What’s your stance on gay marriage amendments being proposed in states?
It’s really not the government’s business to be licensing marriage, period. My position is that the government needs to be getting out of the business of licensing marriages. It was something done after the end of slavery, and people wanted to promote that black and white people shouldn’t marry, and that’s the origins of the licensing. I just think that’s something that’s between the church and two people, and definitely not in the authority of the government to be deciding who can love who.
Do you think the government should be involved in the abortion debate?
Under the federal criteria, I wouldn’t be for any Title X funding for abortion. I believe each state should make their opinions on the criminality of abortions, but it really isn’t a federal issue. But one of the things I’m very concerned with on the flipside is some of the pro-life bills use the language that the unborn child would be in the best interest of the state, and in my opinion that puts the government in total control over a mother and her body during her pregnancy, and that could lead to other things like forced vaccinations, forced prescription drugs, and all sorts of other things a mother might not want to put into her body.
What are your stances on medical marijuana and the war on drugs?
Personally, I’m for ending prohibition altogether and have no problem with medical marijuana. In fact, the federal government has no jurisdiction in the Constitution to prohibit any kind of drug. If you think about during Prohibition, they had to have a constitutional amendment to prohibit alcohol. So if they didn’t have the ability to prohibit alcohol, then the federal government doesn’t have any authority to prohibit marijuana or any substance. They’re basically infringing on their enumerated powers.
The Obama administration said they wouldn’t be infringing upon any of these medical marijuana providers, but they went back on their word and started kicking in doors in Montana and that all needs to be stopped.
What do you think America’s military involvement should be regarding the Afghanistan conflict?
All of these wars are undeclared, unconstitutional wars. If the wars aren’t fit to be argued in front of the representatives of America, we shouldn’t be in them. We marched in, and we should march right out. Afghanistan is not a threat to the U.S., and they don’t have any military that’s going to come over and attack us. We weren’t attacked by Afghans, and we’re just making more enemies there.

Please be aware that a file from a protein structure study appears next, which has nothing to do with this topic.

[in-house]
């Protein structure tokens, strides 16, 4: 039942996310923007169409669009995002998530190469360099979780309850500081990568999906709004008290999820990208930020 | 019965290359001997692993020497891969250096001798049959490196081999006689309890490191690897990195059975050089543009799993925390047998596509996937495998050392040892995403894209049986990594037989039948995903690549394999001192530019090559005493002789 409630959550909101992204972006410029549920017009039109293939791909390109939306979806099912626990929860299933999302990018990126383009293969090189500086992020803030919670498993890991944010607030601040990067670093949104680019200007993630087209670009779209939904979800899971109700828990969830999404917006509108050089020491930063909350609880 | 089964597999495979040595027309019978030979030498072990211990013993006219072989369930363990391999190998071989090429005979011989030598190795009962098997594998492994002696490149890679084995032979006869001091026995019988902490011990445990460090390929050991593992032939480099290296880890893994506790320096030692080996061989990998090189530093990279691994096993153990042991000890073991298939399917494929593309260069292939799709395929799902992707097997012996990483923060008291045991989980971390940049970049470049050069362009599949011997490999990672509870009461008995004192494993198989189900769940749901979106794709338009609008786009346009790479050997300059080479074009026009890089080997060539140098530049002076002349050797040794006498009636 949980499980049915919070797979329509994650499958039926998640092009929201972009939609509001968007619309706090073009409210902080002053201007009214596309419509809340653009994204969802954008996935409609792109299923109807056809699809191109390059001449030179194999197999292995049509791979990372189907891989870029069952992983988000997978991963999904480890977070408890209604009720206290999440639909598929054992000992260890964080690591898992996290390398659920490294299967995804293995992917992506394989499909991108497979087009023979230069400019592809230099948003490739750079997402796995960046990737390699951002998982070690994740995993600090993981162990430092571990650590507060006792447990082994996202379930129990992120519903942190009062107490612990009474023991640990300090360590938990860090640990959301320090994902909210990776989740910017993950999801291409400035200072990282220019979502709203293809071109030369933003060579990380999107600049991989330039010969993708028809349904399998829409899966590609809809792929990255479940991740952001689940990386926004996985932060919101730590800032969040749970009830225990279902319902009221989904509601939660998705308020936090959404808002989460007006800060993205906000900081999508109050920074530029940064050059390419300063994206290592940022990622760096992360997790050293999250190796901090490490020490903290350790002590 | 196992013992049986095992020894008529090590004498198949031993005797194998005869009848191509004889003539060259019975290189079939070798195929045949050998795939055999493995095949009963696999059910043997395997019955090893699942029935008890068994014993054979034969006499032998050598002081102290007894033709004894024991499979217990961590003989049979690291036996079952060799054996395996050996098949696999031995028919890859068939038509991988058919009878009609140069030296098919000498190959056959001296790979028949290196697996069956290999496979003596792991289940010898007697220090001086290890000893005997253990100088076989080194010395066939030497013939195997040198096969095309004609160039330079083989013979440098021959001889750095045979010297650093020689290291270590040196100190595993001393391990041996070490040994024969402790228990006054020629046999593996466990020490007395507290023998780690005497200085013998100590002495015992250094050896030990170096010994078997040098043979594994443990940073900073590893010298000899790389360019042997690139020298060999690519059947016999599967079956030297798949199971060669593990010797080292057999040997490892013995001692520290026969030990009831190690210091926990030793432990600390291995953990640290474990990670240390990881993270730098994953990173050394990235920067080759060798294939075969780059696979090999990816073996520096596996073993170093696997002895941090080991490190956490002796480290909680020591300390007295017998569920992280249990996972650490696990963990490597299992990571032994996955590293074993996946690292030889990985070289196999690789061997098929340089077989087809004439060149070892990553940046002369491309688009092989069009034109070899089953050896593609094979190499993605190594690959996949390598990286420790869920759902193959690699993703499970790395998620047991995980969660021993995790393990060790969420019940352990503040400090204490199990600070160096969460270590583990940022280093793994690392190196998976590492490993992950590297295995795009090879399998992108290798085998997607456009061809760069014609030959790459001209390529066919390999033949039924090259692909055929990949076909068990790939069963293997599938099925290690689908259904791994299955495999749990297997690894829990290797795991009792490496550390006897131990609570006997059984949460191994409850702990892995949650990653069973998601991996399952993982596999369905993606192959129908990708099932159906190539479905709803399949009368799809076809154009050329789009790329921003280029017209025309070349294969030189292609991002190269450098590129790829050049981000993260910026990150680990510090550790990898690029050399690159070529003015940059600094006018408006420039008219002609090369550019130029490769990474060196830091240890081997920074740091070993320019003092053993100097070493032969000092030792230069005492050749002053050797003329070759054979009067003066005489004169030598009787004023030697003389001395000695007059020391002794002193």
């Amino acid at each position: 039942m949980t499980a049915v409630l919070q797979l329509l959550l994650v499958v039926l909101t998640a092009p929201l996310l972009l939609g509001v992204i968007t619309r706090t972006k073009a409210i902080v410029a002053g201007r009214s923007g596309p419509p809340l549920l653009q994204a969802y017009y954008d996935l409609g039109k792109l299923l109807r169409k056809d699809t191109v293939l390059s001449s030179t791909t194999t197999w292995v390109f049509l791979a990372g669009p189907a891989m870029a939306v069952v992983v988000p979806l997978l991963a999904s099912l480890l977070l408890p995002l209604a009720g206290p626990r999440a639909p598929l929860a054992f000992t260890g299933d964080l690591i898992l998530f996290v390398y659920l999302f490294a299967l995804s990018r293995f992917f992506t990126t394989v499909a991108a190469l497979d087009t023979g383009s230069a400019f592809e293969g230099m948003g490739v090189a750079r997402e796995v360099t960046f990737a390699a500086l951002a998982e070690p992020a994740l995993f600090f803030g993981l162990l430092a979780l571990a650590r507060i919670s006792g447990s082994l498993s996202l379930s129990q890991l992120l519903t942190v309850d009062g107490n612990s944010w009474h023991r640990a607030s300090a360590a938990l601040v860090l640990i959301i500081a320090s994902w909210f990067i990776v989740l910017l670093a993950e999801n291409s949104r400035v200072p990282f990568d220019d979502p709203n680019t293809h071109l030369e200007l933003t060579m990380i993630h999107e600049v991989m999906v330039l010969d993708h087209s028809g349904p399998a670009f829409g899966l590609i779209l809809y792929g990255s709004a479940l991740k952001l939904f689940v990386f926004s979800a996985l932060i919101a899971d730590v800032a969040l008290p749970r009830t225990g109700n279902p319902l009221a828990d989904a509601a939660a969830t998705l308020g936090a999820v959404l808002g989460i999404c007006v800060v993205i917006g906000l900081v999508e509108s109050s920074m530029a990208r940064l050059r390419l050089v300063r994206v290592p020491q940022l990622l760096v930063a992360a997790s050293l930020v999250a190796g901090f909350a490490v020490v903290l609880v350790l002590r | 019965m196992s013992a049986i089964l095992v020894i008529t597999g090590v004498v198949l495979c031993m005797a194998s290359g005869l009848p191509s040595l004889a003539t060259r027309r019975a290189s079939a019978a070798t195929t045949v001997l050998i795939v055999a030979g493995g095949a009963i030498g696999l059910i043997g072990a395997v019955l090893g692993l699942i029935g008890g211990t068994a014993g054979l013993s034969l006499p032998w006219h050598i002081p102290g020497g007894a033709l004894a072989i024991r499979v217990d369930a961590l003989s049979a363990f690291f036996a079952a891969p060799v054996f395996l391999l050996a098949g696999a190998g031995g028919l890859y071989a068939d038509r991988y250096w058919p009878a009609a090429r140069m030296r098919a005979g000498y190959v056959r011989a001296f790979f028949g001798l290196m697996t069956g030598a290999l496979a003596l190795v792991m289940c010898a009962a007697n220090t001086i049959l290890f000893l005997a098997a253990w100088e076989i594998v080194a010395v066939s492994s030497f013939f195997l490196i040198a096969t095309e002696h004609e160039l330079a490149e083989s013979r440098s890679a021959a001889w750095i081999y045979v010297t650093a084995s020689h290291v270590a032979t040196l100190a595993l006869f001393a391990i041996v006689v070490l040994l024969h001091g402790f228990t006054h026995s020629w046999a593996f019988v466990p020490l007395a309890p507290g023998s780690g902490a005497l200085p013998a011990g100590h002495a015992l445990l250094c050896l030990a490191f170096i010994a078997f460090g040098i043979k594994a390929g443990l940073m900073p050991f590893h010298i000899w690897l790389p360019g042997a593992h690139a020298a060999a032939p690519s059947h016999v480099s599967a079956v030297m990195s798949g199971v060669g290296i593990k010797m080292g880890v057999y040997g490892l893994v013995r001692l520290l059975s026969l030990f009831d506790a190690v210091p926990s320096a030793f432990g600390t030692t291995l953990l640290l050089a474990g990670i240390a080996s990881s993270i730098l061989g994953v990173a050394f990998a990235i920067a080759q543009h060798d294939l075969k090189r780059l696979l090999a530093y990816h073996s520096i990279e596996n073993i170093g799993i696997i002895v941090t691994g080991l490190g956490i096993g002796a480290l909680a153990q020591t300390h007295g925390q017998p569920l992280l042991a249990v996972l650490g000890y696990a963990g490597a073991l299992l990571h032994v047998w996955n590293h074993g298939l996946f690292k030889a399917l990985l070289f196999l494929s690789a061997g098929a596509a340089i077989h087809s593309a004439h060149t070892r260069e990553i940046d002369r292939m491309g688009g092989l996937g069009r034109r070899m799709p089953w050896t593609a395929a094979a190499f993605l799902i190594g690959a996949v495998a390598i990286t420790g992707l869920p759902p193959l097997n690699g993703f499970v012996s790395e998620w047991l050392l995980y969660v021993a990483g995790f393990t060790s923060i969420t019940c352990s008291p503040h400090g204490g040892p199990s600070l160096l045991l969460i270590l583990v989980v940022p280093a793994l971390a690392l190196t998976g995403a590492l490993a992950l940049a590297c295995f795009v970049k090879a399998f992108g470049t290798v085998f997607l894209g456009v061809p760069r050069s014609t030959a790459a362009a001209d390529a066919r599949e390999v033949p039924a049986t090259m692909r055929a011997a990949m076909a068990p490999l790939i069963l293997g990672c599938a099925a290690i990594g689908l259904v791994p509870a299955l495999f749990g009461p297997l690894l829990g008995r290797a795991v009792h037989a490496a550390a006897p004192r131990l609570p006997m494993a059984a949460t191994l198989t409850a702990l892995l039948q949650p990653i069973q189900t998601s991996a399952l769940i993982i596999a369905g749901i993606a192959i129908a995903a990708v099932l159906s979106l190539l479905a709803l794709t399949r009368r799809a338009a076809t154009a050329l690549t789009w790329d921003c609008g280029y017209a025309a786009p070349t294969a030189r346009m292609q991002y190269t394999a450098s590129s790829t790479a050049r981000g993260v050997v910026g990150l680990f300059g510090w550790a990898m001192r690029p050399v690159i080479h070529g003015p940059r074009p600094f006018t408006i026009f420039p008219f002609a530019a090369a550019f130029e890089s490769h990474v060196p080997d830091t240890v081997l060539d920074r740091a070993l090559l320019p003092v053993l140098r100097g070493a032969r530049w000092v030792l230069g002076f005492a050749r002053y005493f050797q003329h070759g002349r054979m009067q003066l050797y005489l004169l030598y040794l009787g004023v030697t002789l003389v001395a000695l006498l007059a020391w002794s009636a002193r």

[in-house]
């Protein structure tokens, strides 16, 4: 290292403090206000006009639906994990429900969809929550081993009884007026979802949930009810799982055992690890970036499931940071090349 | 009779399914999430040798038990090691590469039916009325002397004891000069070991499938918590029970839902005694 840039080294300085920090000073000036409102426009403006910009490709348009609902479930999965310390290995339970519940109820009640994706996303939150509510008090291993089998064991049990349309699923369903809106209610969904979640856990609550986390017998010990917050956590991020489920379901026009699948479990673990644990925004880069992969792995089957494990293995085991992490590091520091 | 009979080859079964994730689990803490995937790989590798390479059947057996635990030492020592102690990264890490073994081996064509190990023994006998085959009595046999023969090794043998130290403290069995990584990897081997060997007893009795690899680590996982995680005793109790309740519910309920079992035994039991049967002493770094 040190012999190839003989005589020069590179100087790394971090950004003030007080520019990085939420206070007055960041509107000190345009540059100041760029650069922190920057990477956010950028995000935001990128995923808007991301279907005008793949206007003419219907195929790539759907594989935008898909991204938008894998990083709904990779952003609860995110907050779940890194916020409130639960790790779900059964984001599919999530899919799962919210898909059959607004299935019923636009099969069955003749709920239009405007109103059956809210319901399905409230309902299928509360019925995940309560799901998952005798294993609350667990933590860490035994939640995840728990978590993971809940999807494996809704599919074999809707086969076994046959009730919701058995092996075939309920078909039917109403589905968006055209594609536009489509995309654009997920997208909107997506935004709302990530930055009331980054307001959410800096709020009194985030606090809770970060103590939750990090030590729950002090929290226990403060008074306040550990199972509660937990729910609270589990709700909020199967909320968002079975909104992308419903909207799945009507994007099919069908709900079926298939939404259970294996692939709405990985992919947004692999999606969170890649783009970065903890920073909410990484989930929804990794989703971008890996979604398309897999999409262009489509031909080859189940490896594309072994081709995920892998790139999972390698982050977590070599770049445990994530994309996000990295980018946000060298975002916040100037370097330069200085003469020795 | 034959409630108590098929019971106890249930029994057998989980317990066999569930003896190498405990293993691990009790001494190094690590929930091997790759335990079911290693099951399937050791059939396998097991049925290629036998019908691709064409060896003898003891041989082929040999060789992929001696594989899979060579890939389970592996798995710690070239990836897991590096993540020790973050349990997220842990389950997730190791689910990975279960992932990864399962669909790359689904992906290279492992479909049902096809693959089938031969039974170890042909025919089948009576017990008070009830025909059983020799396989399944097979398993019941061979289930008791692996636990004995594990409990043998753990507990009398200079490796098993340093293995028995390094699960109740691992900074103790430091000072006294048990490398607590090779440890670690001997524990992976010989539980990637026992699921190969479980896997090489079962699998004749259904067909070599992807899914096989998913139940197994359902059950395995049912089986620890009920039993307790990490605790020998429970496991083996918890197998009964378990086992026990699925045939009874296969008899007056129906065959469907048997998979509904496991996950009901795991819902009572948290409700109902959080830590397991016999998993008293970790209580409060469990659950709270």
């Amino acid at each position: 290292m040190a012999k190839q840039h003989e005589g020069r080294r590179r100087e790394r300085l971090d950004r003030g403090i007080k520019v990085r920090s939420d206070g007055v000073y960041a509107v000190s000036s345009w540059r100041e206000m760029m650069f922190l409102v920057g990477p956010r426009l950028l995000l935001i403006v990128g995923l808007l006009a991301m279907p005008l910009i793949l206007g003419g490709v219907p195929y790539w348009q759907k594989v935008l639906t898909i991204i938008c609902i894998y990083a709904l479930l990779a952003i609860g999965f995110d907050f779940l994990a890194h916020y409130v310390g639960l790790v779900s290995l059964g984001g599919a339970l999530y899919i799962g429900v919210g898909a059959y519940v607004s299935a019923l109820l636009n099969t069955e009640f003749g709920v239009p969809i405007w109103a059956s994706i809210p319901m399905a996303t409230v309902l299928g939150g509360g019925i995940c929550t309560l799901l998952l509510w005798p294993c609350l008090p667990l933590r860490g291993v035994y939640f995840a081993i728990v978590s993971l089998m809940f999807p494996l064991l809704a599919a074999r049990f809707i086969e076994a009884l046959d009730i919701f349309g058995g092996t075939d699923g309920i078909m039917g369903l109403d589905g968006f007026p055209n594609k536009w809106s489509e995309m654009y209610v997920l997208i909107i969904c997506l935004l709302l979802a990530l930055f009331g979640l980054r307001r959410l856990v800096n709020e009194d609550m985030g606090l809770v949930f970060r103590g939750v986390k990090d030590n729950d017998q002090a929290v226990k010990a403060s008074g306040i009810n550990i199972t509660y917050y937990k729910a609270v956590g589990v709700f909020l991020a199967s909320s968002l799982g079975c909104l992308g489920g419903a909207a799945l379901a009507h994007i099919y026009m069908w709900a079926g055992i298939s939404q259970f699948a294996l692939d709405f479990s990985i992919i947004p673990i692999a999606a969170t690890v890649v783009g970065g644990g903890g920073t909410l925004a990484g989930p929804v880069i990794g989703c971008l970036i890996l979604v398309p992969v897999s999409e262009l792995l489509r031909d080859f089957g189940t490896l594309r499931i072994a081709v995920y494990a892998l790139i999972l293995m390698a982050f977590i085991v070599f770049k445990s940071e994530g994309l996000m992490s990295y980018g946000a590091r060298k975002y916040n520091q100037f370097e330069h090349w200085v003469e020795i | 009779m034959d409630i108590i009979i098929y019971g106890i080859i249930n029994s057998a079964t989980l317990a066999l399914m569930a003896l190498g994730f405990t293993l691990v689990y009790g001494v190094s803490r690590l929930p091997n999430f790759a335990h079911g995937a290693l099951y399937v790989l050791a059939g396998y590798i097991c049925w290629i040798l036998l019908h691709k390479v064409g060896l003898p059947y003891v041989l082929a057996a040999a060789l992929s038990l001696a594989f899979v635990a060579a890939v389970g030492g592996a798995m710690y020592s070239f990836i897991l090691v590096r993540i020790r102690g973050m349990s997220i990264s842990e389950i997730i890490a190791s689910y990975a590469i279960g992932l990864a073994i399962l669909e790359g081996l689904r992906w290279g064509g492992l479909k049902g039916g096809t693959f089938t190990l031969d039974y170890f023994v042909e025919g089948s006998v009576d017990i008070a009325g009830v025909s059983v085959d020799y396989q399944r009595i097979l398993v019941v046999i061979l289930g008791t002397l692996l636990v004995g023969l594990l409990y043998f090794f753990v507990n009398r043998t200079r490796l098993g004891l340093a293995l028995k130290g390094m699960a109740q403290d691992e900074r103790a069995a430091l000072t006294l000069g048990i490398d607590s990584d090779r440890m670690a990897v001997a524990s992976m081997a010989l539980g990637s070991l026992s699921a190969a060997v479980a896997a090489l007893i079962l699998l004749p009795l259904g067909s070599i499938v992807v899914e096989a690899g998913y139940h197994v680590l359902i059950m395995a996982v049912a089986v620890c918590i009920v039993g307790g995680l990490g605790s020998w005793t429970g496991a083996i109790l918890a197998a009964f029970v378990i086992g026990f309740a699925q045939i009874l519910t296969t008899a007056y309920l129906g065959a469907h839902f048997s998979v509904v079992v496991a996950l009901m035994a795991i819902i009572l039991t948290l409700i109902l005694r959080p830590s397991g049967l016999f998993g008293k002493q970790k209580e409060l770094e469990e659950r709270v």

We have to work on having a strong national defense, and get away from this national offense where we take over the whole world. We have something like 900 bases in 135 countries and it’s pretty appalling considering hardly any other country has bases outside their own country. We’re the police force of the world, and I don’t think that’s what the American people should be going towards.
Is there anything else you’d like to add?
The only other thing I’d like to add is about inflation. Everybody’s talking about the $16 trillion deficit we’re in, but nobody wants to really talk about the fact we just audited the Federal Reserve Bank and found out they printed $16.1 trillion secretly and gave it away secretly to other countries all over the world at nearly zero percent interest rates. Now we have Federal Reserve Bank coming out and saying they’re going to do this Quantitative Easing 3 plan, which is open ended permanently, and they intend to print as much as $40 billion a month.
This really is one of the biggest harms to the American economy that we could possibly have, because then you deflate and devalue the currency ... .
It’s taxation on the American people no one sees, and Denny Rehberg and Jon Tester – no matter how many times I’ve brought it up in these debates – don’t want to talk about it whatsoever. They’re the ones who have empowered these banks. to overrun the American people the way they have.